One-third of the world's girls are married before the age of eighteen, limiting both their educational and economic potential. Child marriage is damaging to global prosperity and stability, yet despite the urgency of the issue, there remains a significant lack of data on the subject. Senior Fellow Gayle Tzemach Lemmon discusses both the factors that contribute to and strategies that have proved effective against child marriage.
Policymakers are currently debating the appropriate level of U.S. military spending given increasingly constrained budgets and the winding down of wars in Iraq and Afghanistan. The following charts present historical trends in U.S. military spending and analyze the forces that may drive it lower.
Japan's new politics challenge some basic assumptions about U.S.-Japan alliance management. CFR Senior Fellow Sheila A. Smith explores this new era of alternating parties in power and reveals the growing importance of Japan's domestic politics in shaping alliance cooperation.
Catherine Powell argues that the advances made by Afghan women since the 2001 U.S.-led intervention remain fragile. She recommends that the United States bolster gender equality before the drawdown is complete and continue working with Afghanistan to maintain these gains in the future.
Curbing child marriage has become increasingly important to the global development discussion, but it has yet to become central to the discussion about security and stability. Senior Fellow Gayle Tzemach Lemmon reviews child marriage trends in fragile countries affected by natural disasters and/or armed conflict, and offers policy recommendation on how the United States can ensure that girls and women are still able to reach their full potential even in times of social instability and insecurity.
Senior Fellow for Southeast Asia Joshua Kurlantzick details the region's startling democratic regression, assesses the reasons behind this recent stagnation, examines the role of the United States, and offers recommendations for policy options to help support the foundations of democracy in Southeast Asia.
By developing a stronger understanding of what works and what does not in combatting child marriage, policymakers and civil society leaders will be better equipped to end child marriage. Senior Fellow Gayle Tzemach Lemmon and Research Associate Lynn S. ElHarake identify the drivers of child marriage and the factors that can curb it.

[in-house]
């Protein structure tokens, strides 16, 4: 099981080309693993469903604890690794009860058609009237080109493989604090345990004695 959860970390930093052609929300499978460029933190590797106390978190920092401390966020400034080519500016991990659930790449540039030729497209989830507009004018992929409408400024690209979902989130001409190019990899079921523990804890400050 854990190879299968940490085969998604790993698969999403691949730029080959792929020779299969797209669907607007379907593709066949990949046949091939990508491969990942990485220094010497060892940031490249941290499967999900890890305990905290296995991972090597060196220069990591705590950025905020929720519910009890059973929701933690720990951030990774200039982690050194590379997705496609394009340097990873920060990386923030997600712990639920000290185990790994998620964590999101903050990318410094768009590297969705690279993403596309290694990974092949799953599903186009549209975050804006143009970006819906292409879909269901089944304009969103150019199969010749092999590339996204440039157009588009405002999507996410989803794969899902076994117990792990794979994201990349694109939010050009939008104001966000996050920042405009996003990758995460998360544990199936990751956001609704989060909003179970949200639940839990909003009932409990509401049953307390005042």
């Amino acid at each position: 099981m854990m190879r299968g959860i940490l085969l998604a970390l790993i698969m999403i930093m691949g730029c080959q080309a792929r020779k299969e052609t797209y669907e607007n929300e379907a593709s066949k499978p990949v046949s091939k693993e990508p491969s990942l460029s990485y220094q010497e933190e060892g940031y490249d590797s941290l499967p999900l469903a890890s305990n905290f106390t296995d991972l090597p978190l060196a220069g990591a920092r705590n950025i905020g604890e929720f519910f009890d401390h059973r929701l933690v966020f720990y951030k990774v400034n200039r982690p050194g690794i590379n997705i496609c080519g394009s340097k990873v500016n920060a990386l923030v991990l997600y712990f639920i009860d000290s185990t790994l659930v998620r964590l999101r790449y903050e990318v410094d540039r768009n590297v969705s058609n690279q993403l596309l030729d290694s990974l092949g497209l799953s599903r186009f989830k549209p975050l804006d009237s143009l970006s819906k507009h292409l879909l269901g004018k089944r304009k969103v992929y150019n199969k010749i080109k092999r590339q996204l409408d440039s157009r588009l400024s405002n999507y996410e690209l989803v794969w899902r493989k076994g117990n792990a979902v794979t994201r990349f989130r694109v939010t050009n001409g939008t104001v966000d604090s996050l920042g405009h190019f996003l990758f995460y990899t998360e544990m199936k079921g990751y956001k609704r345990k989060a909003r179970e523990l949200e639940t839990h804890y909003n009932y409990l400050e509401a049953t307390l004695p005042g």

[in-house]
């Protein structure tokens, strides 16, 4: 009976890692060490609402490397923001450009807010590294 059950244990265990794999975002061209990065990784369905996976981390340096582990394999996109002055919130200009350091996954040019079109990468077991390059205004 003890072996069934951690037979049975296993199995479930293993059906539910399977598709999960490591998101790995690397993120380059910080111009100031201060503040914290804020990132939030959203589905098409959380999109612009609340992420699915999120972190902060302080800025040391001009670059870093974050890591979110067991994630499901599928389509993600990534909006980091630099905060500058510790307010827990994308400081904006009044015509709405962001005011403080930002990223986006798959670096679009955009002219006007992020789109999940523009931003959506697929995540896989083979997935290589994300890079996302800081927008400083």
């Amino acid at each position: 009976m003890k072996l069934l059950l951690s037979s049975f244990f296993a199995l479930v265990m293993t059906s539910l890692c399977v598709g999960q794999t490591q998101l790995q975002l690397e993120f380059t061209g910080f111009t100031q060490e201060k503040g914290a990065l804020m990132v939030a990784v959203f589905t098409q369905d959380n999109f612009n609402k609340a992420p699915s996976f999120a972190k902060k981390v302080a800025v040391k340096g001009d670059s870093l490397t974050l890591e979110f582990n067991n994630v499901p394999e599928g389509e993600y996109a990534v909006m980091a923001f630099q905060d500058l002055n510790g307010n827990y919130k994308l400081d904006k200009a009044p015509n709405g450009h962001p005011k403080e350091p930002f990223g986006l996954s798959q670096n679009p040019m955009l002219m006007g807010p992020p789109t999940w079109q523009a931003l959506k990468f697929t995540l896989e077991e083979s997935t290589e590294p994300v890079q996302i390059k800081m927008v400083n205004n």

Tod Lindberg defends the concept of the international community. At its best, the international community represents the embodiment of liberal normative ideals exerting an influence on international politics, though its many invocations may fall short in encapsulating this ideal.
The Center for Preventive Action's annual Preventive Priorities Survey (PPS) evaluates ongoing and potential conflicts based on their likelihood of occurring in the coming year and their impact on U.S. interests. The PPS aims to help the U.S. policymaking community prioritize competing conflict prevention and mitigation demands.
India now matters to U.S. interests in virtually every dimension. This Independent Task Force report assesses the current situation in India and the U.S.-India relationship, and suggests a new model for partnership with a rising India.
Rates of heart disease, cancer, diabetes, and other noncommunicable diseases (NCDs) in low- and middle-income countries are increasing faster than in wealthier countries. The report outlines a plan for collective action on this growing epidemic.
Learn more about CFR’s mission and its work over the past year in the 2015 Annual Report. The Annual Report spotlights new initiatives, high-profile events, and authoritative scholarship from CFR experts, and includes a message from CFR President Richard N. Haass. Read and download »
The Fall 2016 issue of CFR's member newsletter, the Chronicle, is a guide to CFR's most important news since August 2016, and includes announcements about new programs, partnerships, fellows, meetings, publications, and members. Read it now.
Now Available: Foreign Policy Begins at Home
The biggest threat to America's security and prosperity comes not from abroad but from within, writes CFR President Richard N. Haass in his provocative new book. More